How strongly does the government control the company’s use of agents and intermediaries in the procurement cycle?
Burkina Faso score: 25/100
The government imposes no restrictions on the use of agents and intermediaries, nor has it publicly committed to doing so.
There are no controls over the use of agents and intermediaries, but the government has clearly indicated that it intends to rectify this issue.
There are some controls over the use of agents and intermediaries, but no clear policy.
The use of agents and intermediaries is regulated by a strict and clear policy, but this policy does not include all the requirements laid out in score 4.
The use of agents and intermediaries is either prohibited by law or regulated by a strict and clear policy which requires as a minimum that anti-corruption clauses are included in contracts with agents, companies register agents and declare all forms of remuneration, agents receive payments into local accounts and company contracts outline the right to audit agent financial accounts by government agencies.
ControlRisk (2016) writes, “the compliance risks associated with third parties have always been important because so many international corruption cases involve bribes paid by intermediaries, such as commercial agents” (1). The outcome of the 2015-2016 survey highlights that 65% of the respondents say ‘high’ or ‘very high’ to corruption risks associated with intermediaries, with some of them thinking that this percentage could be higher (1). Law N° 039 (2016), and Decree N° 0049 (2017) do not allude to the way companies use their agents or intermediaries in the procurement processes. They do not address how bidding or contracting companies use their agents and intermediaries in the procurement processes (2), (3). However, they both provide sanctions in case these agents and intermediaries are involved in offences to the procurement process, without any regard to their status within the bidding or contracting companies. Yet, there is no evidence of the existence of policies addressing such a case either. Given the fact that there is evidence that the use of agents and intermediaries increases the risk of corruption (4), this use may be regulated in the near future.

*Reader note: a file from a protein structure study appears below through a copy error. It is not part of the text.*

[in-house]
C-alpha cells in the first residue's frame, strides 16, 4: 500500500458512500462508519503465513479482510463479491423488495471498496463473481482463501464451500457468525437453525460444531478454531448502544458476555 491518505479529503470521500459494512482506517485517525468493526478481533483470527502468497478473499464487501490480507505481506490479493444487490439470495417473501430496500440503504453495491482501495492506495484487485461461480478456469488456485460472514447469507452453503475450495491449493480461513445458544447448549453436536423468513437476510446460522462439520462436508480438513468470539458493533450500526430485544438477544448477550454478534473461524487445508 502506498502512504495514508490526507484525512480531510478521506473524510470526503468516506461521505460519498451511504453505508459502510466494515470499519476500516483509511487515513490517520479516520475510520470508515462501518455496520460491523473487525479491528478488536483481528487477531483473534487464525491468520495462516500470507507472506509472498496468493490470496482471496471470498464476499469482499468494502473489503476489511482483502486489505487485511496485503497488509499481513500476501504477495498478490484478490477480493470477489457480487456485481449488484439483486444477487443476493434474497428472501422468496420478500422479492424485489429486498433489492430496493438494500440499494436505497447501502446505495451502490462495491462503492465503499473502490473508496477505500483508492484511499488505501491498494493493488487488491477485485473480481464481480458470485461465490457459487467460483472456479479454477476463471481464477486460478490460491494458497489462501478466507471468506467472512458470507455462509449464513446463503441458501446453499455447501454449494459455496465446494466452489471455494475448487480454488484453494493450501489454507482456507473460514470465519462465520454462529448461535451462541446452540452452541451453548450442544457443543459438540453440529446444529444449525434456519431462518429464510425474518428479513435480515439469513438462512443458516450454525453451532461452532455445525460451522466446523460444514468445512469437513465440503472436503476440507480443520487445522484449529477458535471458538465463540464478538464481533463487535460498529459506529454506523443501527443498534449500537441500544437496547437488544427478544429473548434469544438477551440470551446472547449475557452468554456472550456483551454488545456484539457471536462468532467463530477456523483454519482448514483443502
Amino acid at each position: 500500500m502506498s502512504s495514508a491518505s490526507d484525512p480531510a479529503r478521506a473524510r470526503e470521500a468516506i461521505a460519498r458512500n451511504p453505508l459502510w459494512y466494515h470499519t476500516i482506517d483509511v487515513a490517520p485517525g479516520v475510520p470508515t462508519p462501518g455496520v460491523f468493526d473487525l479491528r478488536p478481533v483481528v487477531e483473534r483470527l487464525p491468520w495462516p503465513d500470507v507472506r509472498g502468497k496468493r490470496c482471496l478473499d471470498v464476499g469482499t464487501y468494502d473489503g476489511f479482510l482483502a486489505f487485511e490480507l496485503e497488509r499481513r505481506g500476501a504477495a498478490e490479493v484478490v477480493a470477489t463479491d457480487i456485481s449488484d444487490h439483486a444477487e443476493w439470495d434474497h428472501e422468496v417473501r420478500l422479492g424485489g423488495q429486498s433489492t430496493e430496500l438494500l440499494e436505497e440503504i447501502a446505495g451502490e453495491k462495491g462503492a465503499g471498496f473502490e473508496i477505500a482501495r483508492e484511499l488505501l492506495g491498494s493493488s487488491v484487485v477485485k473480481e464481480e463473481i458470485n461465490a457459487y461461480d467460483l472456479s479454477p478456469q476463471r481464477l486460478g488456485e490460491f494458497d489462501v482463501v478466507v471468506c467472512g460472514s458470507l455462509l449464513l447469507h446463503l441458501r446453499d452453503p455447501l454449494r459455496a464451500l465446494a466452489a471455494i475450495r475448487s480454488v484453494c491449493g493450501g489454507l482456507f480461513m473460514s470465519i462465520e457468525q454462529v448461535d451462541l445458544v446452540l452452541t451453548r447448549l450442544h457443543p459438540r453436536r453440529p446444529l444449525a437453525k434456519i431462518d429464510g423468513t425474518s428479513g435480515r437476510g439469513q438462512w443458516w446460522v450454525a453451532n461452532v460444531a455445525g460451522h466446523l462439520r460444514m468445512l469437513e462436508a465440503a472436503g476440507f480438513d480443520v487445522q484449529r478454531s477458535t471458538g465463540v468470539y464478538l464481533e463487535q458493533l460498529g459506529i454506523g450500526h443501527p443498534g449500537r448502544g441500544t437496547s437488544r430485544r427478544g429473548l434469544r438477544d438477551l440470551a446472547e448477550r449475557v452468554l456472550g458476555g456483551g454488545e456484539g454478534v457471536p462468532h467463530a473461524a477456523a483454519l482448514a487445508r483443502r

1. “International Business Attitude to Corruption: Survey 2015 – 2016,” Control Risk, 2016, http://rai-see.org/wp-content/uploads/2016/01/corruption-survey-2016.pdf.
2. “Law N° 039 – On the general regulation of the public order,” (2016), https://www.assembleenationale.bf/IMG/pdf/loi_039_portant_commande_publique.pdf.
3. “Decree N° 0049 On the procedure for public procurement and contracting, execution and resolution,” (2017), https://www.droit-afrique.com/uploads/Burkina-Decret-2017-51-maitrise-ouvrage-deleguee.pdf.
4. “Burkina Faso Investment Climate Statement 2013,” United States Department of State, 2013, https://www.state.gov/e/eb/rls/othr/ics/2013/204611.htm.
Burkina Faso score: NA/100
Sanctions are not generally applied when policies and laws on the use of agents are violated.
Sanctions are sometimes applied when policies and laws on the use of agents are violated.
Sanctions are usually applied when policies and laws on the use of agents are violated.
Because there are no controls over the use of agents and intermediaries, this indicator has been marked Not Applicable.
Compare scores by country
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|Country||73a. Policies||73b. Enforcement|
|Algeria||0 / 100||NA|
|Angola||50 / 100||0 / 100|
|Burkina Faso||25 / 100||NA|
|Cameroon||0 / 100||NA|
|Cote d'Ivoire||50 / 100||25 / 100|
|Egypt||50 / 100||0 / 100|
|Ghana||0 / 100||NA|
|Jordan||0 / 100||NA|
|Kuwait||0 / 100||NA|
|Lebanon||50 / 100||NEI|
|Mali||50 / 100||0 / 100|
|Morocco||75 / 100||50 / 100|
|Niger||0 / 100||NA|
|Nigeria||0 / 100||0 / 100|
|Oman||50 / 100||100 / 100|
|Palestine||0 / 100||NA|
|Qatar||50 / 100||100 / 100|
|Saudi Arabia||0 / 100||NA|
|Tunisia||100 / 100||100 / 100|
|United Arab Emirates||0 / 100||NA|